Let me share with you four steps that, in a matter of minutes, can help me get present and experience the presents I really want with my loved ones.

Step 1: Be in the moment

This can start with something as simple as a cleansing breath that helps me take in the sounds, smells, sights, senses, and everything that is right there inside and outside of me in that moment. When I do that, I sometimes notice things that are getting in the way of me being present. I will use a recent example in my life to illustrate this step.

  • The busyness of holidays and work was creating a tension and anxiety that I hadn’t really paid attention to until I was in an argument with my husband and realized there was something deeper going on. As I chose to be in the moment and get present with myself, I noticed the tightness in my chest, the stories in my head, and the fears of what I might not get to experience seemed to suffocate me. The more I took account, the more I knew that I was upset about missing an annual shopping trip with my husband, an annual tradition that I hold very dear. We stay overnight in a big city nearby and celebrate the season and shop for gifts. This year, a tighter budget and time schedule made us say "no" to this outing.

Step 2: Own what is

Once I have located what is there, I choose to be with it. Owning it means I do not wish it could be different, deny it, or hope it is magically going to change. It is what is, and only when I choose to be with it can I begin to make choices. This is what "owning what is" looked like for me as I continue with my experience.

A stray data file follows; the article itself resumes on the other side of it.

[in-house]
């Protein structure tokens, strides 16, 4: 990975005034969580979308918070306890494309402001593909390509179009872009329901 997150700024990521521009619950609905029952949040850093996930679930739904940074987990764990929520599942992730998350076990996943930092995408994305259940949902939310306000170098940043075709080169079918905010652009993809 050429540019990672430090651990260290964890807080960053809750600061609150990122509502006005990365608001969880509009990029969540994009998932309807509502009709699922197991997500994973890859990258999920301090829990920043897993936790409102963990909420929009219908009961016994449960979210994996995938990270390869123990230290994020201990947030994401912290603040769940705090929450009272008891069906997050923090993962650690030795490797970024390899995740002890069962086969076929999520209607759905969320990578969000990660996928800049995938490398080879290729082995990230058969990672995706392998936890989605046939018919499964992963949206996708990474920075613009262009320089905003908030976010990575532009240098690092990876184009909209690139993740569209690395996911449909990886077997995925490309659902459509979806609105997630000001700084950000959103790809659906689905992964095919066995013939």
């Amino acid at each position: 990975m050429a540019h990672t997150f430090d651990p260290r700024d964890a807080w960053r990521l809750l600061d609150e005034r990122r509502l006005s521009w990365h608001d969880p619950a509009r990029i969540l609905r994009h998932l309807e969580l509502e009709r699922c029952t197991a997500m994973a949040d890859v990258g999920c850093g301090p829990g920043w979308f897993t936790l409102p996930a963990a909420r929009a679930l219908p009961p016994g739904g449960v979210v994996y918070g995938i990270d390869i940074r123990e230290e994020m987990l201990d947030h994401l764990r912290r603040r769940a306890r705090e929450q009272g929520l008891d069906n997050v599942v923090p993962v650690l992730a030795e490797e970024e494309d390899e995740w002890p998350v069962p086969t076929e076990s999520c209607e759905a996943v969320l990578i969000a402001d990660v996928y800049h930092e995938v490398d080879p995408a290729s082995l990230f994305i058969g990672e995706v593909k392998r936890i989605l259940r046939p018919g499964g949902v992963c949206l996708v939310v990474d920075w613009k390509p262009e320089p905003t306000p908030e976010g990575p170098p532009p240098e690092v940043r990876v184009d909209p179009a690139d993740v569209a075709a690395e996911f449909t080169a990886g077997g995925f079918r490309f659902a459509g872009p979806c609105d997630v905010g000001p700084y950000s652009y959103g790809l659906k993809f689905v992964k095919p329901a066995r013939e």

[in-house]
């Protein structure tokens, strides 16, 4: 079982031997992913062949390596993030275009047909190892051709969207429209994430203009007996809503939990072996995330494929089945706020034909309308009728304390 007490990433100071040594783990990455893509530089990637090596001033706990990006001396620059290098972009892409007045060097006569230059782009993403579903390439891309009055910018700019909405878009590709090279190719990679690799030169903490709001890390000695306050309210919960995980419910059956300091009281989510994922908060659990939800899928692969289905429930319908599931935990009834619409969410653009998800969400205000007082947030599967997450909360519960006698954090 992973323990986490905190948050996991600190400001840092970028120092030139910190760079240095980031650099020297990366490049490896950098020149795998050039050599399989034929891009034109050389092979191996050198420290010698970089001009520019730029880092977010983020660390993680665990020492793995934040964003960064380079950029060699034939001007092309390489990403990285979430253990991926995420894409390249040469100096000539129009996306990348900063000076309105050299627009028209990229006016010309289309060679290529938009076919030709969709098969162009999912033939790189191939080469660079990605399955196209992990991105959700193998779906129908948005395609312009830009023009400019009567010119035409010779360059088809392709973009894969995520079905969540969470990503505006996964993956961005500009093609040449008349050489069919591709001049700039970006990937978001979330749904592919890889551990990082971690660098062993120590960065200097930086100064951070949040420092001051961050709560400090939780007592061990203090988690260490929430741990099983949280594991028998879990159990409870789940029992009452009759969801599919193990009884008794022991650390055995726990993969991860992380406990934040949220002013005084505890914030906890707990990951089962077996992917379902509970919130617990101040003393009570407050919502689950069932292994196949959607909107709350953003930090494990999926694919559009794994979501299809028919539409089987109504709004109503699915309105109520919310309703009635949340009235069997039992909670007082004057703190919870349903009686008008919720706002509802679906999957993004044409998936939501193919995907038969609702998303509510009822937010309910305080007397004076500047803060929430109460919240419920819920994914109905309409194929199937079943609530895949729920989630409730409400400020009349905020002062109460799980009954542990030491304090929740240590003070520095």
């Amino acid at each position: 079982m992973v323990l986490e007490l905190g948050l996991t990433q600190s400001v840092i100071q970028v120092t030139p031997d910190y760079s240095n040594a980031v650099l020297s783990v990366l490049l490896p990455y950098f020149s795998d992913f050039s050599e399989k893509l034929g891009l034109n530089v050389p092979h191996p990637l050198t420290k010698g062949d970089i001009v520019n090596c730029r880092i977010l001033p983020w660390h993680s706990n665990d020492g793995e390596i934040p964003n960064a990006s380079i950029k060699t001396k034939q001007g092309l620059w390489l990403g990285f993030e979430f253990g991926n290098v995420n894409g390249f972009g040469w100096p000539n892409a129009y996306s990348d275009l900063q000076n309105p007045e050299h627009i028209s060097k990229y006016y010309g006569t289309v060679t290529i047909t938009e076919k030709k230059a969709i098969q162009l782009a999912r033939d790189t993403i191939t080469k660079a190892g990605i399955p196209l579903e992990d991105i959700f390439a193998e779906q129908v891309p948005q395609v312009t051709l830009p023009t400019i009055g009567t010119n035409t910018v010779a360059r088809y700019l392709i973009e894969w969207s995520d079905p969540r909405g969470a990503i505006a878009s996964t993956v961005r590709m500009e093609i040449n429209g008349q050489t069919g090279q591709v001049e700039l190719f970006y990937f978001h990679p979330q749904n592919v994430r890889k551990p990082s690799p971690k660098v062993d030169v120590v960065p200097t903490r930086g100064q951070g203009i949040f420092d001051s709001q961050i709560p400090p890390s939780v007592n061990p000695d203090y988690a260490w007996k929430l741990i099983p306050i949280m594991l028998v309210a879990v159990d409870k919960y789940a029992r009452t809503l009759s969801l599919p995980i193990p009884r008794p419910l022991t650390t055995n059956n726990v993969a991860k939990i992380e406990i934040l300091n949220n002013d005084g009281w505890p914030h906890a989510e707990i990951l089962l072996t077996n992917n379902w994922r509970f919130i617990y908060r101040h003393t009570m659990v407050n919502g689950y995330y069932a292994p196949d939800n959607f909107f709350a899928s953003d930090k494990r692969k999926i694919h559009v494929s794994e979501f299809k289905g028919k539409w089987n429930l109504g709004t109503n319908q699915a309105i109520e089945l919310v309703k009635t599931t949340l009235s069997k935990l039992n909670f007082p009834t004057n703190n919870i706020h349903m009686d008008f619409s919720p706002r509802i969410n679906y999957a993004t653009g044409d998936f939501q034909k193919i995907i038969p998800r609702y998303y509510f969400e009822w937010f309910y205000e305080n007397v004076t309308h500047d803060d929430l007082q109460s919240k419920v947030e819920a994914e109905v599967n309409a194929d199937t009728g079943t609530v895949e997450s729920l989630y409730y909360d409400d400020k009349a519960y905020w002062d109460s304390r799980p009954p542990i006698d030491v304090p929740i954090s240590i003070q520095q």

• I knew that our decision to not take this trip was the “right” thing to do, but it didn’t make my desire go away. Owning what is meant I needed to own what I felt about it. I was sad, disappointed, afraid I wouldn’t get to experience it again, and mad that we were on a budget.

Step 3: Honesty

With the awareness of what is, I can now choose to get honest. What is it that I am really wanting or needing? Without judgment of myself or someone else, I simply get honest with what is occurring for me. Continuing with the above example, here is what that looked like.

  • As I gave each one of those feelings space to be, I started wondering what it was that I actually got from this tradition. When I removed all the surface things like holding hands, picking out gifts, drinking hot chocolate, and having a night away, what was under the experience that I was really longing for? I realized it was the connection. It is a special way my husband and I connect that I was afraid I wouldn’t get if we didn’t do the trip.